Orion Society John Hay Award 1994

A Continuous HarmonyA Continuous Harmony: Essays Cultural and Agricultural
Wendell Berry

Wendell Berry, a Kentucky farmer and poet, may look like a Southern gentleman of conservative bearing, but in truth he stands among the foremost radical writers of our time: opposed to the dominant order, but, more important, radical in the primary sense, one who advocates a return to the source, the root, the old ways, in this case, of farming and living on the land. Berry discusses how rural communities can be made and maintained, how an ethic of wise land use can replace the dominant thinking of our present food-as-commodity economics. 2003, Shoemaker & Hoard

The Gift of Good LandThe Gift of Good Land: Further Essays Cultural & Agricultural
Wendell Berry

Wendell Berry here writes of the importance of good farming to a healthy culture. He emphasizes the importance of a balanced, nondestructive way of life; his essays on the Amish people of Pennsylvania and Ohio offer a model. "An economy of waste," Berry writes, "is incompatible with a healthy environment"--an environment that operates in balance, within bounds. Arguing for the primacy of family-based, local economies, and for the exercise of intelligence, reverence, and community values, Berry crafts a prose idyll celebrating the pastoral existence. 1982, North Point Press

The Long-Legged HouseThe Long-Legged House
Wendell Berry

This first collection of essays introduced many of the central issues that have occupied Berry over the course of his career. Three essays at the heart of this volume—“The Rise,” “The Long-Legged House,” and “A Native Hill”—are essays of homecoming and memoir, as the writer finds his home place, his native ground, his place on earth. As he later wrote, “What I stand for is what I stand on,” and here we see him beginning the acts of rediscovery and resettling that define the work of this remarkable cultural critic and agrarian, who is one of America’s greatest prose stylists. 2003, Shoemaker & Hoard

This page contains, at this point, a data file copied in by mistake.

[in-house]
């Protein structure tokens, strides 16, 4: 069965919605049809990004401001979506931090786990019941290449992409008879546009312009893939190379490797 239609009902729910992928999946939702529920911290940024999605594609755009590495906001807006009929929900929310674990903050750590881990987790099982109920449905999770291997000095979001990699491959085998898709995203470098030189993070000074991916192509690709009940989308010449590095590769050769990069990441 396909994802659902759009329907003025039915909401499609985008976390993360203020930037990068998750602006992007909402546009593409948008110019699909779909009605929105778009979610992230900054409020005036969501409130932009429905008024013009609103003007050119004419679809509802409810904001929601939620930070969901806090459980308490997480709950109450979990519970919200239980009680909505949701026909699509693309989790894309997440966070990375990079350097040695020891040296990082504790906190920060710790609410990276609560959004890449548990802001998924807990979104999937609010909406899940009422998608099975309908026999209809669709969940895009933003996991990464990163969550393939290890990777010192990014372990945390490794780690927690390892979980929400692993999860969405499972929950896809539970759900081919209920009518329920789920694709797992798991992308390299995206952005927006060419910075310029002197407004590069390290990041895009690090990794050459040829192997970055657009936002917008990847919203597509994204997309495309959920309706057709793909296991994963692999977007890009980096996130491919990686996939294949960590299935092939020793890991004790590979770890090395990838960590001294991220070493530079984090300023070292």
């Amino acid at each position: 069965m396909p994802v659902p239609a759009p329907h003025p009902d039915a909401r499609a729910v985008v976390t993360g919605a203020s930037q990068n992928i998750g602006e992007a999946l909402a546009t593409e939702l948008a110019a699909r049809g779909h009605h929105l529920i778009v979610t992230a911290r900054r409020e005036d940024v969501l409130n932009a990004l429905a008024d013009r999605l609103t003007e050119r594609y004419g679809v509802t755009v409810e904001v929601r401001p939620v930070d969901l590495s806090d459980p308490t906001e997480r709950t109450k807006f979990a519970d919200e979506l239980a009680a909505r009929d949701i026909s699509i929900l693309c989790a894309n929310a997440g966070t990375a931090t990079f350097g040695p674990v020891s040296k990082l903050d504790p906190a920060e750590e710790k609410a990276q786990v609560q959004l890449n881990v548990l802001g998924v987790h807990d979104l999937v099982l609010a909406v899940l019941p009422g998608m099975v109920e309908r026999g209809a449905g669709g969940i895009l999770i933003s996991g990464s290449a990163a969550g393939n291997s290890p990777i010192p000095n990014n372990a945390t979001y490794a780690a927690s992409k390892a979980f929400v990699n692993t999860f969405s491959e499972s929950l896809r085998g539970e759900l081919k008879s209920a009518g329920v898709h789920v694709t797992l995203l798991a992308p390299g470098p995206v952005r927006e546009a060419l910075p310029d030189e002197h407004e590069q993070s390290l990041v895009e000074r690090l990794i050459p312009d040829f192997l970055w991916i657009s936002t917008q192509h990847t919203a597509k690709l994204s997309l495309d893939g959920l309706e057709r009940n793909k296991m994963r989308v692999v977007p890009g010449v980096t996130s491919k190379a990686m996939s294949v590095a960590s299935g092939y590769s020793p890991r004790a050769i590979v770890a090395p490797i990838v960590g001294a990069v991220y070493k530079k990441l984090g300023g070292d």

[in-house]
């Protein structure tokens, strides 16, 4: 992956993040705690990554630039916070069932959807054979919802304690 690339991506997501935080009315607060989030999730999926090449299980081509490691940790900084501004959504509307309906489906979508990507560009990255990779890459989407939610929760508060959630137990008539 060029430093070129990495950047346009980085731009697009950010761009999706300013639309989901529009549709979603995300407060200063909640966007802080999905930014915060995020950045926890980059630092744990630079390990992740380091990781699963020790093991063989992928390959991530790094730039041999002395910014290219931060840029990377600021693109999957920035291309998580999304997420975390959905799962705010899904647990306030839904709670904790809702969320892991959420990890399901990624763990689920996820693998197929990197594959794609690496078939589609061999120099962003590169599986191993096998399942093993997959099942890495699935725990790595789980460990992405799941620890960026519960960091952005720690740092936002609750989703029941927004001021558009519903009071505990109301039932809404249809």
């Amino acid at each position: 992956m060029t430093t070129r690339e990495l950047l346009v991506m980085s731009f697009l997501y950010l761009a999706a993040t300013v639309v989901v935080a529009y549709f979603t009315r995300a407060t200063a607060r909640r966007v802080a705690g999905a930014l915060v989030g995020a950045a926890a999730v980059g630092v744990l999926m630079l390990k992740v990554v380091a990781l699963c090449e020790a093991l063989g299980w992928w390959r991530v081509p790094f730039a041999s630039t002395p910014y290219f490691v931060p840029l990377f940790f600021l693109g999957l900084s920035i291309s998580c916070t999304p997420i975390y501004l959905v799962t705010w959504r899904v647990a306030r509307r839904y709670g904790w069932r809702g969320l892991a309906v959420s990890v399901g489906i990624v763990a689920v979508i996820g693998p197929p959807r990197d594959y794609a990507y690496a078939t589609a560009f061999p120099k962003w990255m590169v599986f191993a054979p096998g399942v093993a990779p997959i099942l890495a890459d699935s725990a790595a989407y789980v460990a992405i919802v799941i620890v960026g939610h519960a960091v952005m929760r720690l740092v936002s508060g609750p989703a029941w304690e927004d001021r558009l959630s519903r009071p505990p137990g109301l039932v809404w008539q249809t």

The Unsettling of America
short List of Best Nature and Environmental Books

The Unsettling of America: Culture and Agriculture
Wendell Barry

Poet/farmer Wendell Berry sees the environmental crisis as a crisis of character, agriculture, and culture. Because Americans are divorced from the land, they mistreat it; because they are divorced from each other, they mistreat those around them. Berry argues for thecreation of more meaningful work, the protection of the environment, and the necessity of meaningful community. 1996, Sierra Club Books



Return to page menu

Recommended Nature Writing Books by Henry Beston (1888-1968)

The Best of BestonThe Best of Beston: A Selection from the Natural World of Henry Beston from Cape Cod to the St. Lawrence
Henry Beston

Henry Beston, whose Outermost House is considered an imperishable classic of nature writing, was a poet who just happened to write prose. He was a meticulous observer, an early (and unsung) conservationist, and a prolific writer of letters, essays, and poetry, as well as books. Here is a selection of his best from The Outermost House to lengthy pieces from Northern Farm, Herbs and the Earth, and American Memory. Beston was as close as this past century came to Henry David Thoreau. 2001, David R Godine

The Outermost HouseThe Outermost House: A Year of Life on the Great Beqach of Cape Cod
Henry Beston